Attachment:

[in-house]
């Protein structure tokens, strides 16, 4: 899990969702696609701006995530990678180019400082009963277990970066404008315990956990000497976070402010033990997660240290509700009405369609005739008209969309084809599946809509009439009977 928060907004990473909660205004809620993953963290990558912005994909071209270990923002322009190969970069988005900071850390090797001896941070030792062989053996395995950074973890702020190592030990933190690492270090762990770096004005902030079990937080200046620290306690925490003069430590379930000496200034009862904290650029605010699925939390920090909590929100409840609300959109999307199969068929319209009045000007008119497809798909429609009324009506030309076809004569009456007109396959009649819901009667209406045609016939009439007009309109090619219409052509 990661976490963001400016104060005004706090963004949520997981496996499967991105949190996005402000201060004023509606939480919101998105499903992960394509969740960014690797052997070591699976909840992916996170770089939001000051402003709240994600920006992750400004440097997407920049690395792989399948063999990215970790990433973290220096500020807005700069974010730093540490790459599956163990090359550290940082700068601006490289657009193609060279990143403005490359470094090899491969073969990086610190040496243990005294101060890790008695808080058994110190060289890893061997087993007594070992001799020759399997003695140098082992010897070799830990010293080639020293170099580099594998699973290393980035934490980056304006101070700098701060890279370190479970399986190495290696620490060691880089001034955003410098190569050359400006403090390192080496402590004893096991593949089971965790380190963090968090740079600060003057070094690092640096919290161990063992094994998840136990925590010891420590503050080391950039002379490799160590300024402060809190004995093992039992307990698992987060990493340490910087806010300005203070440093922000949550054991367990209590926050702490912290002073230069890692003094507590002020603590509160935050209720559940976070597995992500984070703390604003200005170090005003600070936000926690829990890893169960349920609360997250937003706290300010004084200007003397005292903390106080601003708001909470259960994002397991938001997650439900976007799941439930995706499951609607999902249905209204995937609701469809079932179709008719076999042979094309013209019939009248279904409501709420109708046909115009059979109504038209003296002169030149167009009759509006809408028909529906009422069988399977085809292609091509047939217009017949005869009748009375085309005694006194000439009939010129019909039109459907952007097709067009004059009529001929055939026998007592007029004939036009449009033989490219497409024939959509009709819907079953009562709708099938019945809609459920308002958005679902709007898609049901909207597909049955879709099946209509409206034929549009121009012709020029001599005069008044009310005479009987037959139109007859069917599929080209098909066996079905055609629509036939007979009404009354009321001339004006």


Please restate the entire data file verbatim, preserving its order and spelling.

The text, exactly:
[in-house]
């Protein structure tokens, strides 16, 4: 899990969702696609701006995530990678180019400082009963277990970066404008315990956990000497976070402010033990997660240290509700009405369609005739008209969309084809599946809509009439009977 928060907004990473909660205004809620993953963290990558912005994909071209270990923002322009190969970069988005900071850390090797001896941070030792062989053996395995950074973890702020190592030990933190690492270090762990770096004005902030079990937080200046620290306690925490003069430590379930000496200034009862904290650029605010699925939390920090909590929100409840609300959109999307199969068929319209009045000007008119497809798909429609009324009506030309076809004569009456007109396959009649819901009667209406045609016939009439007009309109090619219409052509 990661976490963001400016104060005004706090963004949520997981496996499967991105949190996005402000201060004023509606939480919101998105499903992960394509969740960014690797052997070591699976909840992916996170770089939001000051402003709240994600920006992750400004440097997407920049690395792989399948063999990215970790990433973290220096500020807005700069974010730093540490790459599956163990090359550290940082700068601006490289657009193609060279990143403005490359470094090899491969073969990086610190040496243990005294101060890790008695808080058994110190060289890893061997087993007594070992001799020759399997003695140098082992010897070799830990010293080639020293170099580099594998699973290393980035934490980056304006101070700098701060890279370190479970399986190495290696620490060691880089001034955003410098190569050359400006403090390192080496402590004893096991593949089971965790380190963090968090740079600060003057070094690092640096919290161990063992094994998840136990925590010891420590503050080391950039002379490799160590300024402060809190004995093992039992307990698992987060990493340490910087806010300005203070440093922000949550054991367990209590926050702490912290002073230069890692003094507590002020603590509160935050209720559940976070597995992500984070703390604003200005170090005003600070936000926690829990890893169960349920609360997250937003706290300010004084200007003397005292903390106080601003708001909470259960994002397991938001997650439900976007799941439930995706499951609607999902249905209204995937609701469809079932179709008719076999042979094309013209019939009248279904409501709420109708046909115009059979109504038209003296002169030149167009009759509006809408028909529906009422069988399977085809292609091509047939217009017949005869009748009375085309005694006194000439009939010129019909039109459907952007097709067009004059009529001929055939026998007592007029004939036009449009033989490219497409024939959509009709819907079953009562709708099938019945809609459920308002958005679902709007898609049901909207597909049955879709099946209509409206034929549009121009012709020029001599005069008044009310005479009987037959139109007859069917599929080209098909066996079905055609629509036939007979009404009354009321001339004006």